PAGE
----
Another west coast company focused on crickets is Tiny Farms, in San Leandro, California. It is breeding crickets for mass consumption, and New York-based Exo using them in protein bars. The products are showing up in Silicon Valley break rooms, and investors and entrepreneurs are paying close attention.


“I would say there’s a new  [insect-using company] that launches every six months, maybe even more frequently than that,” Exo co-founder Greg Sewitz said recently to The San Jose [California] Mercury News.

In addition to crickets, street vendors across Thailand offer everything from those critters to silk worms.

And in Mexico, fried grasshoppers, or chapulines, are a favorite.

Companies like Exo and Bitty are part of a larger trend of food startups that are replacing meat, gluten and dairy in everyday products. Investors have poured more than $500 million into companies such as plant-based imitation meat maker Impossible Foods of Redwood City and meal replacement Soylent, according to venture capital database CB Insights.

Impossible Foods has raised $183 million from big names including Bill Gates and Google Ventures, and Soylent raked in $21.5 million from backers including Andreessen Horowitz. Investment in these next-generation food startups is on track to hit record growth this year, CB Insights analyst Zoe Leavitt told the Mercury News.

Chocolate-covered insects and lollipops with bugs suspended in transparent, sugary candy have long been available as novelty items, but the crickets-as-protein movement began picking up steam in 2013 with a report by the Food and Agriculture Organization of the United Nations.

The report touted the nutritional benefits of insects and introduced them as a potential solution to a rapidly approaching problem: The world will house 9 billion people by 2050, forcing humans to nearly double their food production using a limited supply of land and water. Crickets need one-twelfth as much food as cattle and half as much as chickens to produce the same amount of protein. They require less water and space to farm, produce minimal amounts of greenhouse gases and can be fed organic waste, according to the report.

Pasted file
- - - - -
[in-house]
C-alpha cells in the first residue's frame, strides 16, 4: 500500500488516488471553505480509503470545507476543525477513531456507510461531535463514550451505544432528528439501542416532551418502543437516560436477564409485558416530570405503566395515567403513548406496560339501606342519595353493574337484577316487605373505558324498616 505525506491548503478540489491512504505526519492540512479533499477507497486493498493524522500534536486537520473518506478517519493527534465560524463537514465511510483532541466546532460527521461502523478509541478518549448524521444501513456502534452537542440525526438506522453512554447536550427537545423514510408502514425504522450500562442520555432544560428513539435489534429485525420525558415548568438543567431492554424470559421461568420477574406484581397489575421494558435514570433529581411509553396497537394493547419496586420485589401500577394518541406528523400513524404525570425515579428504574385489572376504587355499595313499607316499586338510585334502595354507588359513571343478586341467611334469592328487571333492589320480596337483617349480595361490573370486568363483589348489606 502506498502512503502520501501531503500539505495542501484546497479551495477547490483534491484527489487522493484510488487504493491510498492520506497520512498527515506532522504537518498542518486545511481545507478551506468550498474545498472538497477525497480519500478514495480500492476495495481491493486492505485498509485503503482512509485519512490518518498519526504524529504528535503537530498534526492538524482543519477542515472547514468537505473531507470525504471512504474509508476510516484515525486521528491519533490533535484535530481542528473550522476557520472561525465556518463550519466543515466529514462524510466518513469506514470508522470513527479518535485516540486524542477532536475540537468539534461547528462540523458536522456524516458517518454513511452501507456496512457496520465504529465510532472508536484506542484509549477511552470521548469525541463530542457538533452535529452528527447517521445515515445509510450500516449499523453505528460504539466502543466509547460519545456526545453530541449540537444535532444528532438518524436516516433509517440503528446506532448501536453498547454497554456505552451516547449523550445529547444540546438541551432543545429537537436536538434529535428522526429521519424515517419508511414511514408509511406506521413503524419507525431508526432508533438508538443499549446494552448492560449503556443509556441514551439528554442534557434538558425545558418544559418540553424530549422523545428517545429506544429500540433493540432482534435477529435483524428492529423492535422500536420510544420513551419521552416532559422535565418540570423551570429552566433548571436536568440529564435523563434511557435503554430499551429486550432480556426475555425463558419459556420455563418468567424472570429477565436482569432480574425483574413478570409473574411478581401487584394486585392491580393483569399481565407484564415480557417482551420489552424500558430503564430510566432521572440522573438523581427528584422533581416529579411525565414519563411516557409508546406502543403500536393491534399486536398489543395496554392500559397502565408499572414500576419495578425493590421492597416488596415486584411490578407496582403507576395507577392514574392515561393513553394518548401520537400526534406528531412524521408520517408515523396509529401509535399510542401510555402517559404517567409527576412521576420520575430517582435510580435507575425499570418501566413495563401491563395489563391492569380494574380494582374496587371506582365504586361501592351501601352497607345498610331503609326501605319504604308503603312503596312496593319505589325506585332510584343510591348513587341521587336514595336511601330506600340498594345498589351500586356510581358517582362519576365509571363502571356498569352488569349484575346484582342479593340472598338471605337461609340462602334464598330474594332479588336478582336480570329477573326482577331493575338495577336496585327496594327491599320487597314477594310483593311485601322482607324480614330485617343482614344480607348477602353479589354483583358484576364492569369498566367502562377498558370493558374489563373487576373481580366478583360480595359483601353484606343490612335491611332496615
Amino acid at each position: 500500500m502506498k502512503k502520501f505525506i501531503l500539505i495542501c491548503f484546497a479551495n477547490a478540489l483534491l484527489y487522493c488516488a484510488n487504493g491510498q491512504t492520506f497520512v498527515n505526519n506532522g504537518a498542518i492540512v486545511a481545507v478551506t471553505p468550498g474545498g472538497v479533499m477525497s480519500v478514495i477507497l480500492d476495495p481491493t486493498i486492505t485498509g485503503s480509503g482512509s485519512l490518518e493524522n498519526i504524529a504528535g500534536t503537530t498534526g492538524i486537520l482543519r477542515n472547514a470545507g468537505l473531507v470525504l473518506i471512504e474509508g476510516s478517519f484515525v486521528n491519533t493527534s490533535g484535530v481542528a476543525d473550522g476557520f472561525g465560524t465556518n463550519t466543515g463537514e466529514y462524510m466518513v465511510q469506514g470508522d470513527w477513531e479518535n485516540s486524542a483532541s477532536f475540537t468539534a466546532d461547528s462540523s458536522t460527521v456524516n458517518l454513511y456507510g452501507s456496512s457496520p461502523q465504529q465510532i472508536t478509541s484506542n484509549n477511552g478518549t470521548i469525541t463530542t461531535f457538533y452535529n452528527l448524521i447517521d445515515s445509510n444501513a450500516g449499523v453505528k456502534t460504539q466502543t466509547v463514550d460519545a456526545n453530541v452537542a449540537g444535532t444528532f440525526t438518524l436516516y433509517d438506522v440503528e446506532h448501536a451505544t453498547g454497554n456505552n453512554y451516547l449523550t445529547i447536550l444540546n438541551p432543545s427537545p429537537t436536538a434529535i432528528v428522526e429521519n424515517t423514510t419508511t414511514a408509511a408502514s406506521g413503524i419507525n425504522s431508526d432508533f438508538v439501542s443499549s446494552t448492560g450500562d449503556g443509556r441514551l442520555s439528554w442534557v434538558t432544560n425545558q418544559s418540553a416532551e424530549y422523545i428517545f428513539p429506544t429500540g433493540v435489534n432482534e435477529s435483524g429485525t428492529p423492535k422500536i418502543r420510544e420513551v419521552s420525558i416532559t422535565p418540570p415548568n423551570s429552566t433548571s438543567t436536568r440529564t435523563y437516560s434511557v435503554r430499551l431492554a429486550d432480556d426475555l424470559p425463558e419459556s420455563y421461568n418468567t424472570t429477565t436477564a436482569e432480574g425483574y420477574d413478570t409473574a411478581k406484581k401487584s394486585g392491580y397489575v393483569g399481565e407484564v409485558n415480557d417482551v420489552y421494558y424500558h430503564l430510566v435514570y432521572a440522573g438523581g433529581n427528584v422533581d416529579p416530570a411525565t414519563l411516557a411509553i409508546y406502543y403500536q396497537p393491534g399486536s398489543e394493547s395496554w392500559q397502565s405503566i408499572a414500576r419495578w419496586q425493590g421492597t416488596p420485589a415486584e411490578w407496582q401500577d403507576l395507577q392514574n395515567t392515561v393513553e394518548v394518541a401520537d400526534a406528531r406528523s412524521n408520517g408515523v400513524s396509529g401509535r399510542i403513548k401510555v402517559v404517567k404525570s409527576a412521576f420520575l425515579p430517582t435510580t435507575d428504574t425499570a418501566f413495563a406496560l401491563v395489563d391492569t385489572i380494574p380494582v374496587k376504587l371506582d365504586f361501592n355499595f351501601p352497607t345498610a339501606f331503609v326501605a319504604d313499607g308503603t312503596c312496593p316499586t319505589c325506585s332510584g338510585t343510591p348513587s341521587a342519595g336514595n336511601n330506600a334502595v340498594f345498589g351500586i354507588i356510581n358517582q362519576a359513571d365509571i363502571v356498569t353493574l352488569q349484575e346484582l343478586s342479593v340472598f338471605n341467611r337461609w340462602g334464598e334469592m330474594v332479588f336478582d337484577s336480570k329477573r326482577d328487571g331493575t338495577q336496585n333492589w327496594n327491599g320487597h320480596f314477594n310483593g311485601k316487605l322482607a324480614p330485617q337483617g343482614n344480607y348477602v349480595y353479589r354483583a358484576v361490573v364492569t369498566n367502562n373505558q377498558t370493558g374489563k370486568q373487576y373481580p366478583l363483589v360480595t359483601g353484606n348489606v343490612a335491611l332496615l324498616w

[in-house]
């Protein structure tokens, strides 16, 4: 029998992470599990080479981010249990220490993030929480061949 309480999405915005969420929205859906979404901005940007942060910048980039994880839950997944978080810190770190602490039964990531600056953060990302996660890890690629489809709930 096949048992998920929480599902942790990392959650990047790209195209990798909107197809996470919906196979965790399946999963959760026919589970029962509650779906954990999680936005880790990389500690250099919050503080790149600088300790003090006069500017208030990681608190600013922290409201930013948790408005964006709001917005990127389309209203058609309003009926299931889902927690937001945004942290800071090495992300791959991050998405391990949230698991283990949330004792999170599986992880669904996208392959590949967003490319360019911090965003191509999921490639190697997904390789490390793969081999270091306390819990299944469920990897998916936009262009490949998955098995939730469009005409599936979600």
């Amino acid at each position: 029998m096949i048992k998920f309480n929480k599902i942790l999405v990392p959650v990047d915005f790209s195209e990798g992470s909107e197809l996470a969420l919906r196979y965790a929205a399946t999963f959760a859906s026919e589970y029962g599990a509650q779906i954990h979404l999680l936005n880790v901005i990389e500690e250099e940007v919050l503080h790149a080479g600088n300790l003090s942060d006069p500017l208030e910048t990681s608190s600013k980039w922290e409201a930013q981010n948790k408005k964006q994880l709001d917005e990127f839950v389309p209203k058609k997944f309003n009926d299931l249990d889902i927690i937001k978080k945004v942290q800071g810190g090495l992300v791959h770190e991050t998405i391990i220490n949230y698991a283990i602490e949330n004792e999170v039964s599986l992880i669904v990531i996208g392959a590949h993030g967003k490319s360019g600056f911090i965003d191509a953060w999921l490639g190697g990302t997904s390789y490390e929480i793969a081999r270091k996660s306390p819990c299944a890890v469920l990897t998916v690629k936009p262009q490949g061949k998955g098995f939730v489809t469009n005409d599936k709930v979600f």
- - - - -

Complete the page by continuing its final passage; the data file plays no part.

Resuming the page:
“Edible insects are one of the most sustainable forms of protein on the planet,” said Megan Miller, co-founder of San Francisco-based startup Bitty Foods.

But whether they can be used as a more environmentally friendly alternative to other meats will depend on how the insects are farmed and what they are fed. A report published last year by researchers with the University of California-Davis found more study is needed to evaluate the long-term potential of bugs as protein, and concluded “the potential for crickets to supplement the global supply of dietary protein appears to be more limited than has been recently suggested.”

Of the world’s 2,000 types of edible insects, crickets seem to be gaining the most traction in the U.S. They have a neutral flavor — “sort of nutty and toasty with a bit of earthiness,” Miller said — and aren’t as frightening as spiders or scorpions.

“Tech workers are generally the people who are most interested in new trends and in innovation,” Miller said. “I don’t think there’s any place else in the world where you have the intersection of foodies and innovation like you do in the Bay Area. So it’s the natural place to launch a slightly strange product.”

Many companies that make cricket snacks, including Bitty and Exo, get their bugs from Entomo Farms in Canada. But San Leandro’s Tiny Farms is ramping up its own small cricket farm with the hope of providing cricket connoisseurs with a local, low-cost alternative.

Tucked into a warehouse it shares with artists working on Burning Man projects, biotech firms, a 3-D printing company and a rabbit supply store, the Tiny Farms space is filled with the incessant chirping of millions of crickets crawling over pallets that resemble broken apart egg cartons. Co-founder and CEO Daniel Imrie-Situnayake hopes to have his bugs on the market by the end of September. His long-term goal is to make crickets a realistic protein option by reducing their price — a pound of cricket flour now costs about $20, he said.

“If a pound of beef cost $20, no one would eat burgers anymore,” Imrie-Situnayake said. “So we really need to get the price even lower.”

For the more daring, Tiny Farms also deep fries whole crickets, legs, antennae and all, and serves them with lime, salt and chili powder. The end result is a greasy morsel with a light, airy crunch and the earthy flavor of a pumpkin seed.

“They’re a really good bar snack,” Imrie-Situnayake said, “good with chips and guac.”